CHICAGO (AP) — A reputed lieutenant and longtime friend of recently captured drug lord Joaquin "El Chapo" Guzman indicated in a U.S. courtroom Wednesday that he will change his plea to guilty in a $1 billion trafficking conspiracy that prosecutors say was masterminded by his infamous boss.
The decision by Alfredo Vasquez Hernandez, who stood in the courtroom with his legs shackled and listening to an interpreter though a headset, comes days after Guzman was arrested in Mexico following a more than decadelong manhunt.
Guzman's capture did not influence the 58-year-old's change of heart, defense attorney Paul Brayman told reporters outside court. And neither attorneys nor Chief U.S. District Judge Ruben Castillo mentioned Guzman during the 10-minute hearing.
U.S. prosecutors in Chicago indicted Guzman, Hernandez and eight others in 2009, accusing them of using speed boats, submarines and even a cargo plane in the mid-2000s to transport drugs from South America to Mexico, then to the U.S.
Hernandez, extradited from Mexico to Chicago in 2012, was described in court documents as a talented Sinaloa cartel logistics chief who arranged multiton shipments of cocaine by train from Guadalajara, Mexico, to Chicago; the illicit cargo would be listed as furniture.
Hernandez, who went by the nickname "Alfredo Compadre," allegedly boasted to cooperating witnesses about sending 747-cargo planes full of clothes on supposed humanitarian missions to South America. They'd return to Mexico with up to 13 tons of cocaine.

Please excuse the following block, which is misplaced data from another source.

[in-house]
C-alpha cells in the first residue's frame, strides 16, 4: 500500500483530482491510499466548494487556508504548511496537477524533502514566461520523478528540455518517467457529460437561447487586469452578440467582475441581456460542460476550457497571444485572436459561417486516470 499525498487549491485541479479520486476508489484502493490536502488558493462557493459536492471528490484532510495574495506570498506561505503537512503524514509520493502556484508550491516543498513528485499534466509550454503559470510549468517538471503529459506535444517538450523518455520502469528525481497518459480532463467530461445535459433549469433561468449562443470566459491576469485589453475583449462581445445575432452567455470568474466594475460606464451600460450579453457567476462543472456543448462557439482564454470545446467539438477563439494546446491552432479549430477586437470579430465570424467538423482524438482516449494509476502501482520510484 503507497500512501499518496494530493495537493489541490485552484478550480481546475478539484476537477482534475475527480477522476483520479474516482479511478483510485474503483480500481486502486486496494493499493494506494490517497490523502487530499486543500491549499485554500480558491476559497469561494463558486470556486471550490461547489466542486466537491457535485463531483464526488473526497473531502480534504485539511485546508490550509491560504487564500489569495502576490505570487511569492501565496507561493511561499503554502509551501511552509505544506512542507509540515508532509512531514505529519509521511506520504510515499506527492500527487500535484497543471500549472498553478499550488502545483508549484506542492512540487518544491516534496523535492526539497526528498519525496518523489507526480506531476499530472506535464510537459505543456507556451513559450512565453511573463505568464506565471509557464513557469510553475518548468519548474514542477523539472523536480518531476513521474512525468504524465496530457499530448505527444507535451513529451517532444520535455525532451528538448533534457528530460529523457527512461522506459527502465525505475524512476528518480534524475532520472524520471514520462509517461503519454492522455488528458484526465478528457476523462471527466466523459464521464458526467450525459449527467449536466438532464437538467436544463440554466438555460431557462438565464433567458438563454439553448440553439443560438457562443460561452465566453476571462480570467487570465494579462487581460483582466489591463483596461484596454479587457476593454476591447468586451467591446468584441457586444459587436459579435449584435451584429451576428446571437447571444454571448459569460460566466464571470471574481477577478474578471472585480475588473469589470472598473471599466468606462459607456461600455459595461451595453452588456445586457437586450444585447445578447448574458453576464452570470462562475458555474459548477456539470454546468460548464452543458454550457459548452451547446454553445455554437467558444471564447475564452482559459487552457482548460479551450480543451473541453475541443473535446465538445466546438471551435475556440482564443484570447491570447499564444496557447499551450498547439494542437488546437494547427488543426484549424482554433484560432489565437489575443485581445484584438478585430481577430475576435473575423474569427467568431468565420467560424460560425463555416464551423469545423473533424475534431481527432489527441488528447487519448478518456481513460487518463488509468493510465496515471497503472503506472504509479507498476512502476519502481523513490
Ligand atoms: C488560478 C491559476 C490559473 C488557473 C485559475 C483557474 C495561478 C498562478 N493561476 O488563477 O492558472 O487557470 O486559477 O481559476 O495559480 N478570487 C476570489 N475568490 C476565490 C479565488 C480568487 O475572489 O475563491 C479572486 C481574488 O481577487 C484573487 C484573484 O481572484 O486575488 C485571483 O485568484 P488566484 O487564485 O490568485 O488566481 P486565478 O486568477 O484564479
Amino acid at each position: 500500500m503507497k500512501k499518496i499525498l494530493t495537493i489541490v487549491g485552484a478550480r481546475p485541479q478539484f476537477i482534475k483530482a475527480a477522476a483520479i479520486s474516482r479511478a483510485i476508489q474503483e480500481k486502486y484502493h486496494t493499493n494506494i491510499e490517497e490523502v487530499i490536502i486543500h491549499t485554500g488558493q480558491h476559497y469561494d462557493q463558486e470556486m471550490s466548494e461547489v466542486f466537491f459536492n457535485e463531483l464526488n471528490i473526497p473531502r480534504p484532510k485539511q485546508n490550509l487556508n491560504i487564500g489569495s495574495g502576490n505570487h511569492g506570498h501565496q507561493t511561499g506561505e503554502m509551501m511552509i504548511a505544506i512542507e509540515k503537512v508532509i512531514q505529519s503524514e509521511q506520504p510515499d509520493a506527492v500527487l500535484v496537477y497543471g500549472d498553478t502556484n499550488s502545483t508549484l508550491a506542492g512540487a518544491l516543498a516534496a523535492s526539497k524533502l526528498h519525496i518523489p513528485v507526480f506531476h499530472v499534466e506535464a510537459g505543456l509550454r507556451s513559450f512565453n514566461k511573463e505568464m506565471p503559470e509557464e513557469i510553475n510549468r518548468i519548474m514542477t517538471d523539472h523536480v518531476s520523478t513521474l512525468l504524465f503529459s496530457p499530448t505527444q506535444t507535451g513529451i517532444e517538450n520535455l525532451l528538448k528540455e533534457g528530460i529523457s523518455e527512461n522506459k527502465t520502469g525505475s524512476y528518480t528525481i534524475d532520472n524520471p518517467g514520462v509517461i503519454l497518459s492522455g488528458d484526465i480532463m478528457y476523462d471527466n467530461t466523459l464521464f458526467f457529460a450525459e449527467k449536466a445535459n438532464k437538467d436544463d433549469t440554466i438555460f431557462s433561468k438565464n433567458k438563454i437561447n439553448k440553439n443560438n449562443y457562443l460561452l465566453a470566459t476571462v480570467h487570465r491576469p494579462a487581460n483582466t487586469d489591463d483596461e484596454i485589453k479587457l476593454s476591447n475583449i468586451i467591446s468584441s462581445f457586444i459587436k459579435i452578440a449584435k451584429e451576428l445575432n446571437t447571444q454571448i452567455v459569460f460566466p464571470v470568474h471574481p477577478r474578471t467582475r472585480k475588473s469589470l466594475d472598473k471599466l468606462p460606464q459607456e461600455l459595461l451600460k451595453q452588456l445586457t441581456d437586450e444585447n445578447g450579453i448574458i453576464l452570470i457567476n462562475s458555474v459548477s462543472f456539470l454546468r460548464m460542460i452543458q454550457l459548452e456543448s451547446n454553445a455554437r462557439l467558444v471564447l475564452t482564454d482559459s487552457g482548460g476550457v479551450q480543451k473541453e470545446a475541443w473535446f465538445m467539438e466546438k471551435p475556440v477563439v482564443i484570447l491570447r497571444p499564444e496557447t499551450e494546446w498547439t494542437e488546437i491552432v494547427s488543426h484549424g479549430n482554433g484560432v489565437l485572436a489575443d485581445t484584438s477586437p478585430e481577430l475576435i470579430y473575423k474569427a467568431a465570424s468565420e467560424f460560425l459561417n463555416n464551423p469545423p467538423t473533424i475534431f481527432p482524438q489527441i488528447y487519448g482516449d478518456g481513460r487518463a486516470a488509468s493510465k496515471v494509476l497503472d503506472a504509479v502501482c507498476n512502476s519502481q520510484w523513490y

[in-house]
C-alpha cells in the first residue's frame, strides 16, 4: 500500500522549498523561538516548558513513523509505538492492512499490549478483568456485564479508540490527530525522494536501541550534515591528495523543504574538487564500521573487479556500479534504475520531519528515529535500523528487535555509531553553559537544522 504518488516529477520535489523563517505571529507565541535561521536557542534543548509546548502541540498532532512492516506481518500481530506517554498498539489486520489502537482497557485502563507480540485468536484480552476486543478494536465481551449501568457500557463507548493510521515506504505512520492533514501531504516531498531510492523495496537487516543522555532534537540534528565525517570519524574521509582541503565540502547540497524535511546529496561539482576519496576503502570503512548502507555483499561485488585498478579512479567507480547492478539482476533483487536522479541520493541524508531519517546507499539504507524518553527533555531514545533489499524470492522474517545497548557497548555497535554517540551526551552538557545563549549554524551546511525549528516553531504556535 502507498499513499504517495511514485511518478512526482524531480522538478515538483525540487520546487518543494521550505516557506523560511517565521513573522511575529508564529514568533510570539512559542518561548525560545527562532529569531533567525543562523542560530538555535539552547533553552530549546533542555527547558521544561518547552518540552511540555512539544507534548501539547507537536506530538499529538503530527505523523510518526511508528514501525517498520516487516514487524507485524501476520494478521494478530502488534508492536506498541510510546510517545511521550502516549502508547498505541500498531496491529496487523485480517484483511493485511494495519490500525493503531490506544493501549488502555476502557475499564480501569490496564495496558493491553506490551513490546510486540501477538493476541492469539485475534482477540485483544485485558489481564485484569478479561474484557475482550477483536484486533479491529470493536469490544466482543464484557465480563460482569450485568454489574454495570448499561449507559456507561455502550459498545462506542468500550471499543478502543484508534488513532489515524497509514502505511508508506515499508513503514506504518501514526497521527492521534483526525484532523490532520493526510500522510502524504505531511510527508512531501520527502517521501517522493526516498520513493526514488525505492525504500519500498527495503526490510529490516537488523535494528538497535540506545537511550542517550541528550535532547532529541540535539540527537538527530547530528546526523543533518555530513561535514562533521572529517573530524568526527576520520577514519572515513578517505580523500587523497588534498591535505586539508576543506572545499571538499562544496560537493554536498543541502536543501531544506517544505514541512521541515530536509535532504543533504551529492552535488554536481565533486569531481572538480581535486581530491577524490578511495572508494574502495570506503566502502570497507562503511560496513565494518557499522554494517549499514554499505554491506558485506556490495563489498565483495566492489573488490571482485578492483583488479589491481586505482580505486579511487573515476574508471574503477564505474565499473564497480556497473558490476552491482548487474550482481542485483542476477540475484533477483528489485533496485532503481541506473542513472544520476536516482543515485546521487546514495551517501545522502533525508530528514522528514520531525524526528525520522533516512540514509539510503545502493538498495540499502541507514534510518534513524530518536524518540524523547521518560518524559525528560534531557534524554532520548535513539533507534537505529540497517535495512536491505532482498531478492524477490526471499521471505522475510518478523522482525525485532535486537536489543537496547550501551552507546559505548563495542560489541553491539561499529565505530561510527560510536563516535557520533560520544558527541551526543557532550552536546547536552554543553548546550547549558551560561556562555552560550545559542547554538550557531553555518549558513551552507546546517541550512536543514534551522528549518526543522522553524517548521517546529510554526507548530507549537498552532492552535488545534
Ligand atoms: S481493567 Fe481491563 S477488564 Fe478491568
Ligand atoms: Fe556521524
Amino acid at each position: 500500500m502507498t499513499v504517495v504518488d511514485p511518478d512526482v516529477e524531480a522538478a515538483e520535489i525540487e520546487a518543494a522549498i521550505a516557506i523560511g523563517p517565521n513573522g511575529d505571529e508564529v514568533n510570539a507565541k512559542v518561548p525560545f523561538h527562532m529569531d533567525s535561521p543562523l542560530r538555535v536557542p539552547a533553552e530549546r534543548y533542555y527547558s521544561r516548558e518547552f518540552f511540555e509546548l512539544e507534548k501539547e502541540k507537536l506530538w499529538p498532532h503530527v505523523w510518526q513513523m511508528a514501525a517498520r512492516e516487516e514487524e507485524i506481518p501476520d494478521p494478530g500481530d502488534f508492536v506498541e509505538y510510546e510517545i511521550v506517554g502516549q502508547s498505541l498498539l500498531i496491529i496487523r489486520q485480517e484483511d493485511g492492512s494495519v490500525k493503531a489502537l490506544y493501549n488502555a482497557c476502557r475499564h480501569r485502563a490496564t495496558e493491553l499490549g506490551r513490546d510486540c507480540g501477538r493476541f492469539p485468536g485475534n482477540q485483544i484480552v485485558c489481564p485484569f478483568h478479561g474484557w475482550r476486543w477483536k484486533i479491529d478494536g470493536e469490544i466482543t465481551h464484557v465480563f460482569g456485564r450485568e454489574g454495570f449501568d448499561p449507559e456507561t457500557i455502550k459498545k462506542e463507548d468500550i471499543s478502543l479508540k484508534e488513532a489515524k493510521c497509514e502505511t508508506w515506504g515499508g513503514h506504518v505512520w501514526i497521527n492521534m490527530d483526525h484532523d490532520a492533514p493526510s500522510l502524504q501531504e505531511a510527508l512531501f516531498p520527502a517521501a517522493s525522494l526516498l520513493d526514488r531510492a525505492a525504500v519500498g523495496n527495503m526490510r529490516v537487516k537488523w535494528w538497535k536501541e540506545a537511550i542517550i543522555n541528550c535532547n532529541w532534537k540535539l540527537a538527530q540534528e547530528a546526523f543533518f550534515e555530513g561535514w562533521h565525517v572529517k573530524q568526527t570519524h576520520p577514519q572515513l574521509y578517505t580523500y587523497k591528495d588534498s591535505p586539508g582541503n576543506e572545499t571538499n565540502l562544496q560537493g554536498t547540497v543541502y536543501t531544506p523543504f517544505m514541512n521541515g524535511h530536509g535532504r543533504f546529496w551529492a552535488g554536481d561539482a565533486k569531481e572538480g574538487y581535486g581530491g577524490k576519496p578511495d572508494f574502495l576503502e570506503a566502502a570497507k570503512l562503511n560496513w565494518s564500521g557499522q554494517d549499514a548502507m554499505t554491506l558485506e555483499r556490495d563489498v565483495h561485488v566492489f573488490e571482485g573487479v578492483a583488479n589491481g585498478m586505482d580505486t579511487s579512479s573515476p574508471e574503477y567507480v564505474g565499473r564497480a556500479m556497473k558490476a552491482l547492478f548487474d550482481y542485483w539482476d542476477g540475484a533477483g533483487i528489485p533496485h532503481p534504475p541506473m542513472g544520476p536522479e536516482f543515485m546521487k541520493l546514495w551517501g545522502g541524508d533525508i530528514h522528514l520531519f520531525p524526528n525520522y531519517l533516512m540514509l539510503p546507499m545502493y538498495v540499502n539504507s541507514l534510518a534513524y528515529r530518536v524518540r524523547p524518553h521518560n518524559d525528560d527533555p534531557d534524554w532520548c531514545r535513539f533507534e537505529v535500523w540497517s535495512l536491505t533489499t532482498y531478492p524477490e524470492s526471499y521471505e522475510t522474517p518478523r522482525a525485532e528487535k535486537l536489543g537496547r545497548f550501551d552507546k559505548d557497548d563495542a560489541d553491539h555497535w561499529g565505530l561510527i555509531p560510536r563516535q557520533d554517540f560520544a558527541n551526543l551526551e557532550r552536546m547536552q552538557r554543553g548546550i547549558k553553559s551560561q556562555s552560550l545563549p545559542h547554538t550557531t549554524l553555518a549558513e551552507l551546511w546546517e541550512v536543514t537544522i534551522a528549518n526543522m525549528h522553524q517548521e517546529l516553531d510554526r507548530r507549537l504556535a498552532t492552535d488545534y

Hernandez is set to change his plea to guilty at a March 7 hearing, which would mean he won't go to trial May 12 as scheduled. His plea is not a part of any deal with the government, so prosecutors made him no promises in advance.
He was charged with multiple counts, including conspiring to import cocaine into the United States. A conviction on all counts carries a maximum life prison sentence.
U.S. authorities have said Guzman made Chicago a primary distribution hub for his Sinaloa cartel, relying on the city's extensive train, airport and highway systems to transport narcotics to points in the Midwest and farther around the U.S.
Among the others accused in the trafficking conspiracy is a still-at-large leader of the Sinaloa cartel, Ismael Zambada, and his Sinaloa lieutenant son, admitted Vicente Zambada.
The son, Vicente, was arrested in Mexico City in 2009 and extradited to Chicago in 2010 under the same indictment. He is waiting for his trial to begin.
Among the allegations levied by prosecutors in Chicago was that Guzman and several of his cohorts discussed staging attacks on U.S. or Mexican facilities in Mexico to express outrage at the extradition of cartel members to the United States.
Chicago is among seven U.S. cities where Guzman has been indicted, and federal officials in the city had said — long before Guzman's capture — that they wanted him to face trial in Chicago one day.
Mexican officials, however, formally charged Guzman after his capture, signaling they want first crack at prosecuting him.
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